Getting rid of your braces is only the tip of the iceberg. From then on, you need to embrace wearing a retainer that hold the new shape of your teeth in place. Braces work to bring your teeth into shape. However, retainers help maintain the new positioning.
Simply put, teeth have a memory of their own. They work to return to their pre-orthodontic position the moment they are free from the boundaries that the braces had set. At this point, the bone around your newly-positioned teeth isn’t fully formed. Consequently, your teeth are unable to stay stable and hence attempt to deviate from the new alignment.
To this end, retainers, as their name suggests, stop the teeth from returning to their pre-braces positioning. Moreover, aging takes a toll on your teeth like any other part of your body. As you age, your teeth start to shift forward.
This does not happen instantly. Instead, it happens gradually and leaves a noticeable impact on your smile. Retainers can help prevent this situation though, which explains their importance and the need to look after them. This brings us to the essential question of retainer replacement.
When should you replace your retainers?
Looking after your retainer is critical, as these look after your teeth. Essentially, you need to replace your retainers under three circumstances. These situations include:
- Damaged, broken, or lost retainers
- Retainers that are worn out from daily wear
- Retainers that don’t fit correctly any longer
Let’s assess each of these conditions individually.
Your retainer is broken or damaged
In the first case, your retainer is either damaged or broken. It is entirely possible for your retainers to get caught in a crossfire with your sibling. Or, someone sits or steps on them, and you are left staring at your broken retainers.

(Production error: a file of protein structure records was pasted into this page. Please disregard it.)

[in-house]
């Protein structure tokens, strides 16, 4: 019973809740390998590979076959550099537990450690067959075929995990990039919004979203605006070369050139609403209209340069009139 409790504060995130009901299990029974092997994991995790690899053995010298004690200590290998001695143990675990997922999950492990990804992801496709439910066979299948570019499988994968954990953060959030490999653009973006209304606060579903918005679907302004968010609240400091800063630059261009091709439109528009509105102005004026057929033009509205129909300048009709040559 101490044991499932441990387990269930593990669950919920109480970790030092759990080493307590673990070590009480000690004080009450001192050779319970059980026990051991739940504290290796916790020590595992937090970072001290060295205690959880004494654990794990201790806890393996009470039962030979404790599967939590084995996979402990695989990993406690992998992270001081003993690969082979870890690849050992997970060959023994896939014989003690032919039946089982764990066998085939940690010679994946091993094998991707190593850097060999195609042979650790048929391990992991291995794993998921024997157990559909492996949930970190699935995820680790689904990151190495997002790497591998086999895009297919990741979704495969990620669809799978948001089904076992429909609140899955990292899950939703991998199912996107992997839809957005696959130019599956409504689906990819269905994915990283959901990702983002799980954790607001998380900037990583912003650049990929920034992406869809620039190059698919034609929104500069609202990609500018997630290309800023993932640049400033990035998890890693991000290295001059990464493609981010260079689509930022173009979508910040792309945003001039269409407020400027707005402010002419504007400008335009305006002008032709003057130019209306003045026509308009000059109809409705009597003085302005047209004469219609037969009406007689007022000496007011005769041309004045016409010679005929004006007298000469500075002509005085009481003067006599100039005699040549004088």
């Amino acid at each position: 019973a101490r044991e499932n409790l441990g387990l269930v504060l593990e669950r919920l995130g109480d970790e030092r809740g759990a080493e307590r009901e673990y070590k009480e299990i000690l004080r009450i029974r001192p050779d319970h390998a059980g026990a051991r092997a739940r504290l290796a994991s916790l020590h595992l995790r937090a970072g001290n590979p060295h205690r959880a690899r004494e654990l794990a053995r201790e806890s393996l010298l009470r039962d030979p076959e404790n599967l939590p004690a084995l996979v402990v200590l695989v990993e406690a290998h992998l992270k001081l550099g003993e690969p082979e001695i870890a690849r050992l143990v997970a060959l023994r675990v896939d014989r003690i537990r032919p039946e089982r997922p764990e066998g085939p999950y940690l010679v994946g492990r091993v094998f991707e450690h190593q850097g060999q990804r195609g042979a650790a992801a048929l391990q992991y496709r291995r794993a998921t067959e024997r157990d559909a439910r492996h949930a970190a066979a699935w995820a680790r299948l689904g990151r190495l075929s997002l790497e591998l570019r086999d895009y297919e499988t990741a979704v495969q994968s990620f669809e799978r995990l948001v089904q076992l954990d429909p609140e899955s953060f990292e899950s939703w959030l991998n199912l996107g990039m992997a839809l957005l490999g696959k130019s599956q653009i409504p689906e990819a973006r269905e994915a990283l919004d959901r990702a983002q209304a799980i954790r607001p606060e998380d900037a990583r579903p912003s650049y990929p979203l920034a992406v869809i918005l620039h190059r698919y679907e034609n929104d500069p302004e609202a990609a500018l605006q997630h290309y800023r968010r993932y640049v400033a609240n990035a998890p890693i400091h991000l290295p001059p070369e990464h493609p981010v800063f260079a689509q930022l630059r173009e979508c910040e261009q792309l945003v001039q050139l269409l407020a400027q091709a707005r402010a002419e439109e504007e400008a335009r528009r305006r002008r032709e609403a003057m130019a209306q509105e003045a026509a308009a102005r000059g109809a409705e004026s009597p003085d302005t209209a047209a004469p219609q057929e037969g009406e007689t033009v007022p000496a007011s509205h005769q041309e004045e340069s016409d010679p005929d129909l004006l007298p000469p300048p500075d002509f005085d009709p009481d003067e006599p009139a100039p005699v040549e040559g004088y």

Damage to your retainers is also possible in the case of your dog chewing on it. If you use thermoformed retainers, you can also inflict damage by placing them in hot water. It is also possible that you end up losing your set of retainers.
In all such incidents, you need to rush to make an appointment with your orthodontist. You don’t want the efforts that you have made for a celebrity smile to go down the drain.
Your retainers are worn out from daily wear
In the second case, daily wear and tear tend to loosen your retainers, which then need a replacement. You need to wear retainers for a lifetime to keep your teeth from returning to their original setting. The duration for each session of wearing retainers, however, varies.
In the initial stages, say 3-6 months, you will have to wear retainers almost around the clock. This duration changes according to your orthodontist’s suggestions to night time only. After a year, the retainer-wear time can change to putting them on your teeth every other night.
Since the usage time is significant, wear and tear is only natural. Some signs that indicate the need for replacement include calcium buildup, loose joints, color discoloration or simply a loose fitting.
Your retainer doesn’t fit you
Lastly, you will need to get new retainers if your present set does not fit you. A retainer, which does not fit you at the time you get it, will not fit over time. Hence, it is best to request a replacement immediately.
Besides, it is possible that your retainers don’t fit you after some time. A retainer’s job is to minimize the movement of your teeth. No retainers can stop the movement of your teeth entirely. On your part, you need to keep a check on the movement of your teeth. Ensure that it is as less as possible.
Your need for getting a replacement determines the best time to replace your retainers. If your retainers don’t fit properly or you have a damaged set at hand, then you need a replacement without further ado. Retainer Replacement Cost can range between $150-$300.
It is okay to change your retainers every few months if they are loose or damaged. To extend the life of your retainers, it is recommended that you take good care of them. Don’t play with the retainers in your mouth. Additionally, don’t bite anything chewy, sticky or hard as that can damage the retainer.